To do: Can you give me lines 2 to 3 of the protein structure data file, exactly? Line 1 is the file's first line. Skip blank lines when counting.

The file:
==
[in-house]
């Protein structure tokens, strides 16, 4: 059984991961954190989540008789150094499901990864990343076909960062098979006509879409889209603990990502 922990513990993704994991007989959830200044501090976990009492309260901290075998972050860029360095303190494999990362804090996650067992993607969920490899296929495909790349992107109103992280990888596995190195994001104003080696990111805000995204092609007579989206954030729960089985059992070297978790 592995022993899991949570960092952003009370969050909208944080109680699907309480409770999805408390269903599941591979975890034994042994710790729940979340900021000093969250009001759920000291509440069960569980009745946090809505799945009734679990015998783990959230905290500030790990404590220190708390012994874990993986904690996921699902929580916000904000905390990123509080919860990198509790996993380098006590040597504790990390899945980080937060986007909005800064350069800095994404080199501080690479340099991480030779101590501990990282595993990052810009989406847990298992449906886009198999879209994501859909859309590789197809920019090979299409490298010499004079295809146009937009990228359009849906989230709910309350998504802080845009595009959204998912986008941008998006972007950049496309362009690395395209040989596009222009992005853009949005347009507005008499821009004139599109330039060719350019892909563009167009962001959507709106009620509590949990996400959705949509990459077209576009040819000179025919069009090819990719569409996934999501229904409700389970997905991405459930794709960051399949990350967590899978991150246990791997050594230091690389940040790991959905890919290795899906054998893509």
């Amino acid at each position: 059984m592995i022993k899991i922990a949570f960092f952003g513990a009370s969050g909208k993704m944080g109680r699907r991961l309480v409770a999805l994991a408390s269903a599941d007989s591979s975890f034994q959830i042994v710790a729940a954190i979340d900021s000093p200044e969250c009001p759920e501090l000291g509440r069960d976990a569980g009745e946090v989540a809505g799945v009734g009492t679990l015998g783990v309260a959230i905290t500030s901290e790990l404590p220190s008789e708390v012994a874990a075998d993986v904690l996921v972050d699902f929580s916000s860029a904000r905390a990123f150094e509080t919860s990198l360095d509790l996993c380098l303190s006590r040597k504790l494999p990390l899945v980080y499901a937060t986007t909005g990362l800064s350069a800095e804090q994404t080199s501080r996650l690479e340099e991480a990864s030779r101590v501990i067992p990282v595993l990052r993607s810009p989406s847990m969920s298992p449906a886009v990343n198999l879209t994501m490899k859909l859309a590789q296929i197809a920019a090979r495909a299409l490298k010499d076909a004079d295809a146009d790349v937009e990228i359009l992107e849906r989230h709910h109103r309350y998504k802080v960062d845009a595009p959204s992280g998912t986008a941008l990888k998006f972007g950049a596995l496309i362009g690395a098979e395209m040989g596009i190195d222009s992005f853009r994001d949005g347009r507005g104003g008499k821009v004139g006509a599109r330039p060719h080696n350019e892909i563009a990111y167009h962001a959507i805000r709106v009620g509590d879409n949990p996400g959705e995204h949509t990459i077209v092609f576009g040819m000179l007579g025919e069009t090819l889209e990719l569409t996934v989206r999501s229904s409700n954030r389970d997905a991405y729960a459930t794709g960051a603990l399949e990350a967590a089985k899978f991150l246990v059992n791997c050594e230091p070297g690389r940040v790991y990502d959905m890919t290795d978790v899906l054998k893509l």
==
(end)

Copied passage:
């Protein structure tokens, strides 16, 4: 059984991961954190989540008789150094499901990864990343076909960062098979006509879409889209603990990502 922990513990993704994991007989959830200044501090976990009492309260901290075998972050860029360095303190494999990362804090996650067992993607969920490899296929495909790349992107109103992280990888596995190195994001104003080696990111805000995204092609007579989206954030729960089985059992070297978790 592995022993899991949570960092952003009370969050909208944080109680699907309480409770999805408390269903599941591979975890034994042994710790729940979340900021000093969250009001759920000291509440069960569980009745946090809505799945009734679990015998783990959230905290500030790990404590220190708390012994874990993986904690996921699902929580916000904000905390990123509080919860990198509790996993380098006590040597504790990390899945980080937060986007909005800064350069800095994404080199501080690479340099991480030779101590501990990282595993990052810009989406847990298992449906886009198999879209994501859909859309590789197809920019090979299409490298010499004079295809146009937009990228359009849906989230709910309350998504802080845009595009959204998912986008941008998006972007950049496309362009690395395209040989596009222009992005853009949005347009507005008499821009004139599109330039060719350019892909563009167009962001959507709106009620509590949990996400959705949509990459077209576009040819000179025919069009090819990719569409996934999501229904409700389970997905991405459930794709960051399949990350967590899978991150246990791997050594230091690389940040790991959905890919290795899906054998893509």
């Amino acid at each position: 059984m592995i022993k899991i922990a949570f960092f952003g513990a009370s969050g909208k993704m944080g109680r699907r991961l309480v409770a999805l994991a408390s269903a599941d007989s591979s975890f034994q959830i042994v710790a729940a954190i979340d900021s000093p200044e969250c009001p759920e501090l000291g509440r069960d976990a569980g009745e946090v989540a809505g799945v009734g009492t679990l015998g783990v309260a959230i905290t500030s901290e790990l404590p220190s008789e708390v012994a874990a075998d993986v904690l996921v972050d699902f929580s916000s860029a904000r905390a990123f150094e509080t919860s990198l360095d509790l996993c380098l303190s006590r040597k504790l494999p990390l899945v980080y499901a937060t986007t909005g990362l800064s350069a800095e804090q994404t080199s501080r996650l690479e340099e991480a990864s030779r101590v501990i067992p990282v595993l990052r993607s810009p989406s847990m969920s298992p449906a886009v990343n198999l879209t994501m490899k859909l859309a590789q296929i197809a920019a090979r495909a299409l490298k010499d076909a004079d295809a146009d790349v937009e990228i359009l992107e849906r989230h709910h109103r309350y998504k802080v960062d845009a595009p959204s992280g998912t986008a941008l990888k998006f972007g950049a596995l496309i362009g690395a098979e395209m040989g596009i190195d222009s992005f853009r994001d949005g347009r507005g104003g008499k821009v004139g006509a599109r330039p060719h080696n350019e892909i563009a990111y167009h962001a959507i805000r709106v009620g509590d879409n949990p996400g959705e995204h949509t990459i077209v092609f576009g040819m000179l007579g025919e069009t090819l889209e990719l569409t996934v989206r999501s229904s409700n954030r389970d997905a991405y729960a459930t794709g960051a603990l399949e990350a967590a089985k899978f991150l246990v059992n791997c050594e230091p070297g690389r940040v790991y990502d959905m890919t290795d978790v899906l054998k893509l």